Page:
Chambers Bay Golf Course: 5 Fast Facts You Need to Know



Move over, Rory McIlroy. Move over, Jordan Spieth. Move over, Tiger Woods.

The early star of the 2015 U.S. Open is Chambers Bay Golf Course. And that’s not necessarily a good thing.

Almost ever year, one of the major talking points at the U.S. Open is the course. But this year, that attention has been taken to another level. No one has even played an official round yet, but there are already complaints flying left and right at the unique conditions, layout and seemingly endless quirks of Chambers Bay.

It is “the most complex golf course I’ve seen in 50 years,” said 1973 Open Championship winner Tom Weiskopf.

Some are going to love it. Some are going to hate it. But everyone is going to be talking about it. Let’s take a look at everything you need to know about Chambers Bay, which is only eight years old and resides in University Place, Washington, about an hour south of Seattle.

1. It Shares Many Characteristics With True Links Courses

Chambers Bay is a new and unique U.S. Open courseChambers Bay provides a new and different course for the 2015 U.S. Open Championship.2013-12-10T19:33:38.000Z

Take one look at Chambers Bay, and you might think you’re looking at a course in Scotland or England. It sits on the edge of a body of water, it has just one tree on the course, allowing you to see for miles, and its rolling hills are covered completely with fescue grass.

It’s technically not a true links course because of its huge changes in elevation and single tree–seriously–but it’s going to play like one. As World No. 1 Rory McIlroy put it, Chambers Bay “plays more like a links than some links courses.”

Typically, U.S. Opens are surrounded by massive trees, engulfing rough and the color green. But this year’s edition is going to feel a lot like an Open Championship.

“It’s certainly different for a U.S. Open, that’s for sure,” Tiger Woods said. “We normally play pretty traditional golf courses where it’s back tees, narrow fairways, high rough, and super-hard, fast greens.”

2. It’s Historically Long

The record for longest course in U.S. Open history currently stands at 7,264 yards, which was set at Winged Foot Golf Course in 2006.

Well, at the 2010 U.S. Amateur Open, Chambers Bay played almost 500 yards longer at 7,742. It was a USGA record at the time, although it was surpassed the following year by 18 yards.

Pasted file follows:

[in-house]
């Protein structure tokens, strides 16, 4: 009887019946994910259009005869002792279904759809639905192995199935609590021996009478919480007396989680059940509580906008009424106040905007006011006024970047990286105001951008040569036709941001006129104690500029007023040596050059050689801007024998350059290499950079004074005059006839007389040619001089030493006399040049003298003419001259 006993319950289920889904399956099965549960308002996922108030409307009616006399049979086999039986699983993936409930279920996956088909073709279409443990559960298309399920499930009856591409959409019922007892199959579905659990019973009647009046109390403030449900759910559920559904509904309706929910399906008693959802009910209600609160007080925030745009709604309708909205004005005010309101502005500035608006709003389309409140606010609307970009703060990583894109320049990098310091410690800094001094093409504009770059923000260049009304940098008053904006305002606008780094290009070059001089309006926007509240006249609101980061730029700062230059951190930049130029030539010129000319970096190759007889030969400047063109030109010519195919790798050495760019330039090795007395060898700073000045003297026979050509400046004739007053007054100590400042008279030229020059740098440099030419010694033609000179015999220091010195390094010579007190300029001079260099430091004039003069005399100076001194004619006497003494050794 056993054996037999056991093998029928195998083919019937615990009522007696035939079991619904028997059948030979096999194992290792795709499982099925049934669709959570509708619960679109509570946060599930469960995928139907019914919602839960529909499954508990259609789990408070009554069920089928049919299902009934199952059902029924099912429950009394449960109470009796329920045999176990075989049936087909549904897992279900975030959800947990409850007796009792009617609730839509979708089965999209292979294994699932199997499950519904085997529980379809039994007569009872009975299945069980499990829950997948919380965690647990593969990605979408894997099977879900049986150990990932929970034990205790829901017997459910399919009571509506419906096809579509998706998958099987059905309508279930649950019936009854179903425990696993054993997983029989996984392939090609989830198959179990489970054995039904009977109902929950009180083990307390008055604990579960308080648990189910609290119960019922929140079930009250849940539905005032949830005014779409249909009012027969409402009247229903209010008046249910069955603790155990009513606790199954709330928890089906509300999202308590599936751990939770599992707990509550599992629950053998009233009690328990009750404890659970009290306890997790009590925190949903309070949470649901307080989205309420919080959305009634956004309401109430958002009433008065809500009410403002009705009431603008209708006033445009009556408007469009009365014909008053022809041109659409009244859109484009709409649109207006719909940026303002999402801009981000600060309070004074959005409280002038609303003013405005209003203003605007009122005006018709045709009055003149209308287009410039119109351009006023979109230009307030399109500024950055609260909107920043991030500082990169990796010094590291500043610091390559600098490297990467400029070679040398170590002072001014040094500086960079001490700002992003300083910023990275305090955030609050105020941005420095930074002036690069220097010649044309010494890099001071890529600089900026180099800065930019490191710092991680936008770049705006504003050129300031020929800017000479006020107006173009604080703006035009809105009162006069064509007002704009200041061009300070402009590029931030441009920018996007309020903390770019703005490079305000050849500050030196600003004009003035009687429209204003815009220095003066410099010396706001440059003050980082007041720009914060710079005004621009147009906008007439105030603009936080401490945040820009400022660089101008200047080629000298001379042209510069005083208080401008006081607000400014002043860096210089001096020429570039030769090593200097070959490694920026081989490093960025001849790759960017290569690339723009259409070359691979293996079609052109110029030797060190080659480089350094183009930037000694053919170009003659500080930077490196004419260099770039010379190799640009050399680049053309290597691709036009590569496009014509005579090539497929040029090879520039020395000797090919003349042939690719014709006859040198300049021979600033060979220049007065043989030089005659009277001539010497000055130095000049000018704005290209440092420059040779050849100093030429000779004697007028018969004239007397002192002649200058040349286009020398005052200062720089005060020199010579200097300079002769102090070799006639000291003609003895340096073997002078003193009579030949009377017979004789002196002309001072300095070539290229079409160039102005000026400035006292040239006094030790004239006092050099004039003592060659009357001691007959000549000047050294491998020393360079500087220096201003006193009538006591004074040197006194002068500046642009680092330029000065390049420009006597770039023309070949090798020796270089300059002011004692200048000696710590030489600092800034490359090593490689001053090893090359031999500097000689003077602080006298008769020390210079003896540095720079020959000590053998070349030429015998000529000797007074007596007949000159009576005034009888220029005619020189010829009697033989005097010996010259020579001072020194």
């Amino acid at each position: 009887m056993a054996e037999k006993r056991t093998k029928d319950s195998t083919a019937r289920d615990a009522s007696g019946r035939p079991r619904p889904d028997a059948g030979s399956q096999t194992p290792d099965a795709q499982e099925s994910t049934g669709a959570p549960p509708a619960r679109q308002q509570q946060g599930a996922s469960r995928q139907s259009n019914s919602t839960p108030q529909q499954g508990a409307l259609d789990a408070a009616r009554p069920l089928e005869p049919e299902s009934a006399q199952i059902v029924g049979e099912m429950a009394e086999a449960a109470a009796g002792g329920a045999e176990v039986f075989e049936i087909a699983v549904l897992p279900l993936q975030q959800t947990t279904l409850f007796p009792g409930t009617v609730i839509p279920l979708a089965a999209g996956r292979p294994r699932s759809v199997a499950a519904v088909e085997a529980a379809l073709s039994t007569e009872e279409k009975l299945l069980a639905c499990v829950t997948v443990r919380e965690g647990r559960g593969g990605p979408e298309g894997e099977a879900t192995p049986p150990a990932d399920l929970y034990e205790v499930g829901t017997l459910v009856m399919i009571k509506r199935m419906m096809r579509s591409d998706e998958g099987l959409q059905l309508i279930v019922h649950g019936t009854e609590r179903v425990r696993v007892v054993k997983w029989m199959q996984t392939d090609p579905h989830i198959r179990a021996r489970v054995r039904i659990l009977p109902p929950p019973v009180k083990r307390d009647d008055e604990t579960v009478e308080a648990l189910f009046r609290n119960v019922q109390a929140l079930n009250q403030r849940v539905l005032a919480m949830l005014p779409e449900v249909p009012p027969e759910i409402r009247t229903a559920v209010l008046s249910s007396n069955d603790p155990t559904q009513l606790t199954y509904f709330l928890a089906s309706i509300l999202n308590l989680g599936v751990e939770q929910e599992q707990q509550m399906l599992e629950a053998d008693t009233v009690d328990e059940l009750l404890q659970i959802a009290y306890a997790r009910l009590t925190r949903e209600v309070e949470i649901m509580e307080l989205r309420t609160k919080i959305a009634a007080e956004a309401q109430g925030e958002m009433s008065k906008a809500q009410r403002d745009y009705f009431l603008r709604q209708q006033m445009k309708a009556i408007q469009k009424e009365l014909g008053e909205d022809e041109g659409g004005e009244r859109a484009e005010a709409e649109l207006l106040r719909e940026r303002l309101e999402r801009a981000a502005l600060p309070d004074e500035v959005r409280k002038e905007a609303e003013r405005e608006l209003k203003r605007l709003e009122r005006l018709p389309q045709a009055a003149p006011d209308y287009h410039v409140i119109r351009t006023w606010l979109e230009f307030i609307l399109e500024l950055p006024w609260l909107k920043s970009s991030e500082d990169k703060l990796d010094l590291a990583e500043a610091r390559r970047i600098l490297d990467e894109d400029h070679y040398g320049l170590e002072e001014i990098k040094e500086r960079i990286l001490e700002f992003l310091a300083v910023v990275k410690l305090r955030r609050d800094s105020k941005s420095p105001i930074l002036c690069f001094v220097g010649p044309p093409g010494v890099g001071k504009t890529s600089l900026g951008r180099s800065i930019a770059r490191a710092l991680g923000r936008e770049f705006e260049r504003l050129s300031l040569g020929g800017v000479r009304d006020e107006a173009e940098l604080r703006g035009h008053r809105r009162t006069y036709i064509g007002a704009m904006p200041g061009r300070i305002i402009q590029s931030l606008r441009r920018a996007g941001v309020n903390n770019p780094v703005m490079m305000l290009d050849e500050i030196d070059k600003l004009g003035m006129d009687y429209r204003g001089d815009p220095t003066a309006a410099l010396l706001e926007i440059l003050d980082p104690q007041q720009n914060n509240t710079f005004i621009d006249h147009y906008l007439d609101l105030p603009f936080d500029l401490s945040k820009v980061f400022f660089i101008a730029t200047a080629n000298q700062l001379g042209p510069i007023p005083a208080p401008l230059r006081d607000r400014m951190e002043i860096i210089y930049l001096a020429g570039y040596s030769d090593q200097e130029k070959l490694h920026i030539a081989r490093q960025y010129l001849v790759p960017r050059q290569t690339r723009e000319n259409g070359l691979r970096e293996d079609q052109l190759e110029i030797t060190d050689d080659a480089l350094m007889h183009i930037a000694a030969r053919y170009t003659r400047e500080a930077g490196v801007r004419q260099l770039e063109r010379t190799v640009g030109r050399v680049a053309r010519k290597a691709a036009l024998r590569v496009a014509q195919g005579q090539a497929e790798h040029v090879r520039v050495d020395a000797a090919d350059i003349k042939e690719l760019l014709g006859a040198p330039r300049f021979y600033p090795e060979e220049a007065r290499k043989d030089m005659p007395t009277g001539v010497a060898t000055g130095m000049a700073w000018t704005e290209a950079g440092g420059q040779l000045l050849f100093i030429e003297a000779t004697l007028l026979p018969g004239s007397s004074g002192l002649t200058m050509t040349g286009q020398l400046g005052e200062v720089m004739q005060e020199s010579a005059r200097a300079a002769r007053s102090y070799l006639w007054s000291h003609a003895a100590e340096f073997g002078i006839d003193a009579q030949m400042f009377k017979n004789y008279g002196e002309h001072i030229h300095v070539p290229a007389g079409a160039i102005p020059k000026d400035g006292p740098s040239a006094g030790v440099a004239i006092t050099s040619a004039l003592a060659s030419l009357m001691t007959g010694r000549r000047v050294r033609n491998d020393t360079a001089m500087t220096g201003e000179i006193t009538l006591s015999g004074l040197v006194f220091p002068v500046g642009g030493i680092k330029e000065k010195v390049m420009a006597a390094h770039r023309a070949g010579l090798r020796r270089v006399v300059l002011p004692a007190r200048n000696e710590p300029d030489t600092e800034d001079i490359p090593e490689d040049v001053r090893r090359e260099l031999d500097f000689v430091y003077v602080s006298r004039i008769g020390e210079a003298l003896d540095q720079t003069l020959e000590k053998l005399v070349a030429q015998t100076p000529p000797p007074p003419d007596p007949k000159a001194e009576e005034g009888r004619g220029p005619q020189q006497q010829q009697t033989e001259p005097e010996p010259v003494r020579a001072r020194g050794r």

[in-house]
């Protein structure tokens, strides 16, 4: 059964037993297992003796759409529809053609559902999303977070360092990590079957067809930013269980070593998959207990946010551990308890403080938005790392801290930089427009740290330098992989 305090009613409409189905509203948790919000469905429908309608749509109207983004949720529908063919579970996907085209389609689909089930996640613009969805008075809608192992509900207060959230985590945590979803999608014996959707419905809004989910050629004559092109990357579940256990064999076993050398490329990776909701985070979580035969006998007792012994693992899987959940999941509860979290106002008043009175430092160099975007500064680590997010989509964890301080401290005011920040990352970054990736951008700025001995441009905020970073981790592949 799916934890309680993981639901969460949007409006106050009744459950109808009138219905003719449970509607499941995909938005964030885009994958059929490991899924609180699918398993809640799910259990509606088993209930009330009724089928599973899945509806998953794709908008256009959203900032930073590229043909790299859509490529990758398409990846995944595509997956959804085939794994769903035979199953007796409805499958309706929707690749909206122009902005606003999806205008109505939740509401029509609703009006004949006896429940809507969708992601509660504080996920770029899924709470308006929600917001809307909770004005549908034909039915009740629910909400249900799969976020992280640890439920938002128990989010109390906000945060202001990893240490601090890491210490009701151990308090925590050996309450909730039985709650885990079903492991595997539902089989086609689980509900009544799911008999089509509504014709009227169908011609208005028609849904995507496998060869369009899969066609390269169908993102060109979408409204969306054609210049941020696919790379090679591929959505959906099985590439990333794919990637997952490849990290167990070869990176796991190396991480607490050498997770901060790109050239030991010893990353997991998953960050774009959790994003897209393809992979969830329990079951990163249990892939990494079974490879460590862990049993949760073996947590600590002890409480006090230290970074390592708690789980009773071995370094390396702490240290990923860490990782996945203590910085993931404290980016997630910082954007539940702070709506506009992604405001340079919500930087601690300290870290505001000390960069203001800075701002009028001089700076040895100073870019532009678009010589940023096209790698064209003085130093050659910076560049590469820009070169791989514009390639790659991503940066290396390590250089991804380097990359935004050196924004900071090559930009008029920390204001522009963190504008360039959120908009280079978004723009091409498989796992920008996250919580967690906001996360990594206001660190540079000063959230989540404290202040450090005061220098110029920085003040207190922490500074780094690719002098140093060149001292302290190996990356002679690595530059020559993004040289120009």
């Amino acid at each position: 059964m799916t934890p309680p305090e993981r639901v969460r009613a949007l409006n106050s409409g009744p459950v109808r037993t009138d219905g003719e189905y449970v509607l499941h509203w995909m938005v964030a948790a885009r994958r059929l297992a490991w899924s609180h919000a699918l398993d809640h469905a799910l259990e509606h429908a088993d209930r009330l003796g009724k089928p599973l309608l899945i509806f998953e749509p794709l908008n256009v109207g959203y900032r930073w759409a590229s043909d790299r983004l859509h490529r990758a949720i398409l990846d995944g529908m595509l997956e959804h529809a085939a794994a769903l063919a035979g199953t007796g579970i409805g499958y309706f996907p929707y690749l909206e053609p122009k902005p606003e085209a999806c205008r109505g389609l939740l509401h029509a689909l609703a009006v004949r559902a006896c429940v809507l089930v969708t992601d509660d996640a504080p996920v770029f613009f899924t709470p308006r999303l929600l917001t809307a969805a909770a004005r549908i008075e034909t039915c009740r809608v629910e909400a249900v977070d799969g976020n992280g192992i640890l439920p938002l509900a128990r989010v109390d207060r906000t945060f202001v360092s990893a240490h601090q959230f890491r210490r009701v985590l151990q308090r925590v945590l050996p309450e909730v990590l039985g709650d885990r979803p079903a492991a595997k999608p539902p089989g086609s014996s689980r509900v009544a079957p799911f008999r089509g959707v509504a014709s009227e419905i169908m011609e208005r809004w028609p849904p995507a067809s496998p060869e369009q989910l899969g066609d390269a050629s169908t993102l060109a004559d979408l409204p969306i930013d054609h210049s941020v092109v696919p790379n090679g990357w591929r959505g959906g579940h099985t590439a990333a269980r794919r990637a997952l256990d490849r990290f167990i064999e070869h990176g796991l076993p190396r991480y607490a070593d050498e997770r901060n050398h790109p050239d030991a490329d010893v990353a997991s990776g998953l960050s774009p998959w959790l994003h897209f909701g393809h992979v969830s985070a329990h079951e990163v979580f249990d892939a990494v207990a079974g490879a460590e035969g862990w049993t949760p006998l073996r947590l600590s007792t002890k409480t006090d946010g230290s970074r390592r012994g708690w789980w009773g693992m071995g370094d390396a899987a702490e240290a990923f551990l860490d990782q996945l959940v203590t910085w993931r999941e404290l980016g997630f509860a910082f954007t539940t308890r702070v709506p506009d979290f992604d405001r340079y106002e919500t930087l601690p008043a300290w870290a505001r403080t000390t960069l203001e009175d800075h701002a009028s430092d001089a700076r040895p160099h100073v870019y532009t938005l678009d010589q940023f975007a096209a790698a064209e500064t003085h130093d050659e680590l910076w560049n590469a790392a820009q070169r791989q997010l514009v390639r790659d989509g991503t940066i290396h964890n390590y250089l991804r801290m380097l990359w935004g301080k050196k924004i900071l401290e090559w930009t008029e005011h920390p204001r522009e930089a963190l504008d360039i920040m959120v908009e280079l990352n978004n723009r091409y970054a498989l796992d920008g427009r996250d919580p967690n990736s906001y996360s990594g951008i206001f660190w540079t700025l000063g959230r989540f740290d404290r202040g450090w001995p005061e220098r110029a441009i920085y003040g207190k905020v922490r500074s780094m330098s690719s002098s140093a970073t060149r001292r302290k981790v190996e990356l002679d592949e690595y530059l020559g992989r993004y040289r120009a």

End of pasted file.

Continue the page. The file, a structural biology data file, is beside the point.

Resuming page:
The bombers should be ready to flex their muscles this week.

3. There Are 2 Holes That Can Flip-Flop Between Par 4 & Par 5

This is where things get especially interesting. Because of massive tee boxes, there is a lot of potential variation in hole length. So much variation, in fact, that holes No. 1 and 18 will alternate pars. For example, No. 1 could be a Par 4 and No. 18 could be a Par 5 on Thursday, but they could be vice-versa on Friday.

Mike Davis, the executive director of the USGA and the man who will choose the setup of each hole, talked about the unusual circumstances:

I know that there’s probably some saying, ‘Why did you change up the par at 1 and 18 — what gives?’ The way the architects designed the holes, truly they did it with flexibility in mind. And we looked at it and say these holes are great played as both a 4 and a 5. They’re two completely different drive zones if both holes played 4 and 5.

It’s unprecedented in major history, and it’s going to be thoroughly compelling to see how it plays out.

4. The Course Is Playing Like Concrete



And that’s only slightly an exaggeration. Check out this video of University of Georgia junior Lee McCoy bouncing his golf ball off the fairway like a basketball:

Or this one, of water actually trickling down the edge of the green:

Moreover, there isn’t any rain expected.

5. The Fairways & Greens Are Indistinguishable

Everything at Chambers Bay is fescue grass. The tee boxes, the fairways, even the putting surfaces. As a result, the only way to tell if a player is actually on the green or not is the little white dots as seen in the picture above.

Just another unique twist on a course full of them.